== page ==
Photo cards of this time have the distinctive Levitsky name ‘and Son’ (Russian: Левицкий и сын) both written as a signature and printed on their backs.
In May 1878, Sergei Levitsky was one of the founders of Russia’s first Photographic Societies, part of the Imperial Russian Technical Society; which saw him work alongside Dmitri Ivanovich Mendeleev and other scientists experimenting with photography using artificial light.
Sergei Levitsky was also a writer of articles for the Russian magazine "Photograph" and was actively involved in organizing national and international photographic exhibitions throughout his lifetime.
He wrote memoirs in two volumes entitled, Reminiscences of an Old Photographer (1892) and How I Became a Photographer (1896).
He is buried in St. Petersburg’s Smolenskoye Cemetery.
Upon his father’s death in 1898, Rafail Levitsky continued the operation and tradition of the Levitsky portrait studio taking the now famous photos of Czar Nicholas II and Czarina Alexandra and their children Grand Duchess Olga Nikolaevna of Russia, Grand Duchess Tatiana Nikolaevna of Russia, Grand Duchess Maria Nikolaevna of Russia, Grand Duchess Anastasia Nikolaevna of Russia, and Alexei Nikolaevich, Tsarevich of Russia.
So popular were the photos of the Romanovs that they were reproduced individually for public consumption in an ‘Edition A Bon Marche’ by Rafail.
While running the St. Petersburg studio, Rafail began the tradition of taking photos of everyday Russian actors and everyday Russian people while continuing the Studio’s resume of taking photos that included Russia’s who’s who including such luminaries as Grand Duke Michael Alexandrovich of Russia, Russian General Aleksei Nikolaievitch Kouropatkine and Pyotr Ilyich Tchaikovsky.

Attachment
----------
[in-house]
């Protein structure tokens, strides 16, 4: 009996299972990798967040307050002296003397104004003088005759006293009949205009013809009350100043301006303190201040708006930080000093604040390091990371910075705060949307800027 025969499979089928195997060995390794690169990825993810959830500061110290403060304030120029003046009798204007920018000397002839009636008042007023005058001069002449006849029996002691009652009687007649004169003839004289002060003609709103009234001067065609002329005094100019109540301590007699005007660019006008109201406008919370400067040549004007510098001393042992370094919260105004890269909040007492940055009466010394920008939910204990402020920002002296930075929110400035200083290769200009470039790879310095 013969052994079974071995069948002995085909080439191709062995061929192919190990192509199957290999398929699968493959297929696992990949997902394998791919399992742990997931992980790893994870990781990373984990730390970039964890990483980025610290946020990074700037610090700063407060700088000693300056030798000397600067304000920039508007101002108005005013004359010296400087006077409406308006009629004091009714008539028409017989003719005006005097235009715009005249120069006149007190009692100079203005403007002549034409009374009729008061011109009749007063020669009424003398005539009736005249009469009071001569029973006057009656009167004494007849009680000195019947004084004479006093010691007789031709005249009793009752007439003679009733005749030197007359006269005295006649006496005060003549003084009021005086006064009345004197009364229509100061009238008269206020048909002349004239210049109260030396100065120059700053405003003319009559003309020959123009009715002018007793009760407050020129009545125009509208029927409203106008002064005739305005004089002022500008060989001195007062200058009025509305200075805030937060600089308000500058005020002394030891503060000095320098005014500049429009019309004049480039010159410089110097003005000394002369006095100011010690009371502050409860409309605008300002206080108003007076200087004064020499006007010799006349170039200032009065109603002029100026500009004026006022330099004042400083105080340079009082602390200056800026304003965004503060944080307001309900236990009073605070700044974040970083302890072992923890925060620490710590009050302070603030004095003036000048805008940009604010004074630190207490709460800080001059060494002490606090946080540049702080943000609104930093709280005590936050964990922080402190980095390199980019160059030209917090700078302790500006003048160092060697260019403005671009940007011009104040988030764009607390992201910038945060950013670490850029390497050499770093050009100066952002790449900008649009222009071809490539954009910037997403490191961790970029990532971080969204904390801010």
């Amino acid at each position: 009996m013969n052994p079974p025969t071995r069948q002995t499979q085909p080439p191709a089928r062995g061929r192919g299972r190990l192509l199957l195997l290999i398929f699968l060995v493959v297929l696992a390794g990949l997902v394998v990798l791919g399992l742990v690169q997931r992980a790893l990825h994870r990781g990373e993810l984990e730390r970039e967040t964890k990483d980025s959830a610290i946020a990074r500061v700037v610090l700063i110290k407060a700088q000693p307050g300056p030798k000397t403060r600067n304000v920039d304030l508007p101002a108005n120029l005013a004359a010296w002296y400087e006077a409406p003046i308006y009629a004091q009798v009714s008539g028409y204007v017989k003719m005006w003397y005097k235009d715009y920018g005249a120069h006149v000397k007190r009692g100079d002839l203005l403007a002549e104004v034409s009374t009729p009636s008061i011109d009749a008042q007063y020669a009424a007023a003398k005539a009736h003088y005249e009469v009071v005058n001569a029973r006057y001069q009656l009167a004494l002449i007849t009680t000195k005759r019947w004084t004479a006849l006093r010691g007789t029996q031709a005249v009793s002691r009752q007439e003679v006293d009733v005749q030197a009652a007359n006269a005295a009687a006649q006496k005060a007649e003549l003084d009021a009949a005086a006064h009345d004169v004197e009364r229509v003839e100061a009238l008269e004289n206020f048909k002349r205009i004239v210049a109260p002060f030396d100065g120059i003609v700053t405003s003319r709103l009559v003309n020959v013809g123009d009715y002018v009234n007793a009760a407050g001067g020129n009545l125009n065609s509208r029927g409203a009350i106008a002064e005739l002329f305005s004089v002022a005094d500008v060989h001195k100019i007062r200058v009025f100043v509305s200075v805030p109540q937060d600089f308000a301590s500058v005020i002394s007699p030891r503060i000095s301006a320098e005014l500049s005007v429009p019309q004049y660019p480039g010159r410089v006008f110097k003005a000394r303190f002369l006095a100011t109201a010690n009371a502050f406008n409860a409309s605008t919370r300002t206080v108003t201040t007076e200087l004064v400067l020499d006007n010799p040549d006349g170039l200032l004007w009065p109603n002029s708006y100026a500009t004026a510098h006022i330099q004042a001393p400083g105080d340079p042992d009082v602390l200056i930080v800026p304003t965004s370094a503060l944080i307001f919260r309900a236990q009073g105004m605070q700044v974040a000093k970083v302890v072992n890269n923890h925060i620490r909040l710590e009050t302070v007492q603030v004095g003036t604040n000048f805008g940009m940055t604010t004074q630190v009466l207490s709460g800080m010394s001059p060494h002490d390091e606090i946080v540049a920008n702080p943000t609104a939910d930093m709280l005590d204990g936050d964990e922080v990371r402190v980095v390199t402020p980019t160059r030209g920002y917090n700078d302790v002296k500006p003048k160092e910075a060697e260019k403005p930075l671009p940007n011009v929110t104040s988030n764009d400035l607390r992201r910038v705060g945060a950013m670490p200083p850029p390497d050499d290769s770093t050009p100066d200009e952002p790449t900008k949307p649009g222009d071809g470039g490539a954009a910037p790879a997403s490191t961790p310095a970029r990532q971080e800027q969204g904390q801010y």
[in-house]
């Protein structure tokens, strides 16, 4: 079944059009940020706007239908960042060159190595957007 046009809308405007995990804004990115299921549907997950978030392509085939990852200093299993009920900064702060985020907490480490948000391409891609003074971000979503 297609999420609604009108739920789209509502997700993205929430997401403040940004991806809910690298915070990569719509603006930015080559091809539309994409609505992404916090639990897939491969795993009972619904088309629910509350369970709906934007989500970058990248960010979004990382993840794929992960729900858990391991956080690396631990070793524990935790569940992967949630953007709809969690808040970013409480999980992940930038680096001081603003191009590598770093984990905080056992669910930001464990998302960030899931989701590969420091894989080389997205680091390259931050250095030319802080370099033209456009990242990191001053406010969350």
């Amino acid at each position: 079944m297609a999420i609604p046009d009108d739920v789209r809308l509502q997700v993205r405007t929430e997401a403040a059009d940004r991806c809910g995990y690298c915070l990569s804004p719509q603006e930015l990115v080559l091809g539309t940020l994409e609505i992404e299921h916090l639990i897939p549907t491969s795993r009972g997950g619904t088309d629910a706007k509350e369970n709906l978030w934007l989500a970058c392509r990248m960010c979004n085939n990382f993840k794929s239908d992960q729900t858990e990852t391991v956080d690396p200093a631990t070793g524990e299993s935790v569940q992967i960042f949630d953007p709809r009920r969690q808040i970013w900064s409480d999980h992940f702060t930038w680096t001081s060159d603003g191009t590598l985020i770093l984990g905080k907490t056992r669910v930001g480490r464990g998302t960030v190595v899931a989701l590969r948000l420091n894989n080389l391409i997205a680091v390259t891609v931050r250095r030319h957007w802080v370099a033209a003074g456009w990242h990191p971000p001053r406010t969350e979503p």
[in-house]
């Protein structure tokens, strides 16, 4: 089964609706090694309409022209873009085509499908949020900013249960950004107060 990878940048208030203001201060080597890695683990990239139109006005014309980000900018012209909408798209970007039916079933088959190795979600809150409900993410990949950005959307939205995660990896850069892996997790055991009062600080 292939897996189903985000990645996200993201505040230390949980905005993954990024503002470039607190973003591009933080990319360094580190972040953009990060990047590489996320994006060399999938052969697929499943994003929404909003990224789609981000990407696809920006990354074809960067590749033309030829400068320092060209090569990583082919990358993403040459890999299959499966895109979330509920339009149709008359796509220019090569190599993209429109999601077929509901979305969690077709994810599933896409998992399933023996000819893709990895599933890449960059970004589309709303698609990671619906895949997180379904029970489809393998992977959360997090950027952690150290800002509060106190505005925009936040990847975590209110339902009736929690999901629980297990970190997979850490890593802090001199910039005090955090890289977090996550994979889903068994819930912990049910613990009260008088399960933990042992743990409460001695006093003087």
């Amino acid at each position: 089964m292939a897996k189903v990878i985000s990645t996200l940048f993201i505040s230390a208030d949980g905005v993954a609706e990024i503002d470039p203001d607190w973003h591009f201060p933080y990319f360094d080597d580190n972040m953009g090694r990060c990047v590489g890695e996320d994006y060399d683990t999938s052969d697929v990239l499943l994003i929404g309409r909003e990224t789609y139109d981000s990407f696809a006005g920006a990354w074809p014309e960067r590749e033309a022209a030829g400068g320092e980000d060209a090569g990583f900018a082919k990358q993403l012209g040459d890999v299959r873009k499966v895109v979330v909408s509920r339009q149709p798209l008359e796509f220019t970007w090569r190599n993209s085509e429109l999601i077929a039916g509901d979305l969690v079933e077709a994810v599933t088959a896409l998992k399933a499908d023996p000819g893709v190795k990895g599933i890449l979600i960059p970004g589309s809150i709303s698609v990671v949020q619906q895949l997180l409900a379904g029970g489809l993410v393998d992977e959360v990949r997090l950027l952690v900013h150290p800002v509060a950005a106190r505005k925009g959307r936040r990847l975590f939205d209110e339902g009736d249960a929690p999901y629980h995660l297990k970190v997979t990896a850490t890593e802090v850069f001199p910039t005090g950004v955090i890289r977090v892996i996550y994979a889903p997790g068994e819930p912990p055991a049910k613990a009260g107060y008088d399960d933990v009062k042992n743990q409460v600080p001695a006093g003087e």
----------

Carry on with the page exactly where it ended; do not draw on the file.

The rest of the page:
The Levitsky Studio was located in Moika River Embankment, 30 (1860s), Nevsky Prospect, 28 (1890s), and Kazanskaya Street, 3 (1898, the house is not preserved).
The Levitsky St. Petersburg Studio remained in operation until it was closed by the Soviets in 1914.
The magnitude of Sergei and Rafail Levitsky’s catalogue raisonné remains unknown. Their influence on photographers, artists, their history, and their life’s artistic achievements were erased during the Soviet era; an era where aristocratic origins and ties to the Romanov family were cause for violent repression.
During the Soviet era the official government point of view on the development of photography in Russia in the pre-revolutionary period was: "In our country, before the Great October Socialist Revolution there was no photographic industry. Photographic products were found in only a few semi-artisan factories. Although our compatriots were associated with many of the crucial inventions in photography. .., the ruling circles of autocracy hampered the development of domestic photography as cameras, plates, and photographic paper were mainly imported from abroad".
Background and biographical information is from Wikipedia articles on:
Wikipedia: Sergei Lvovich Levitsky…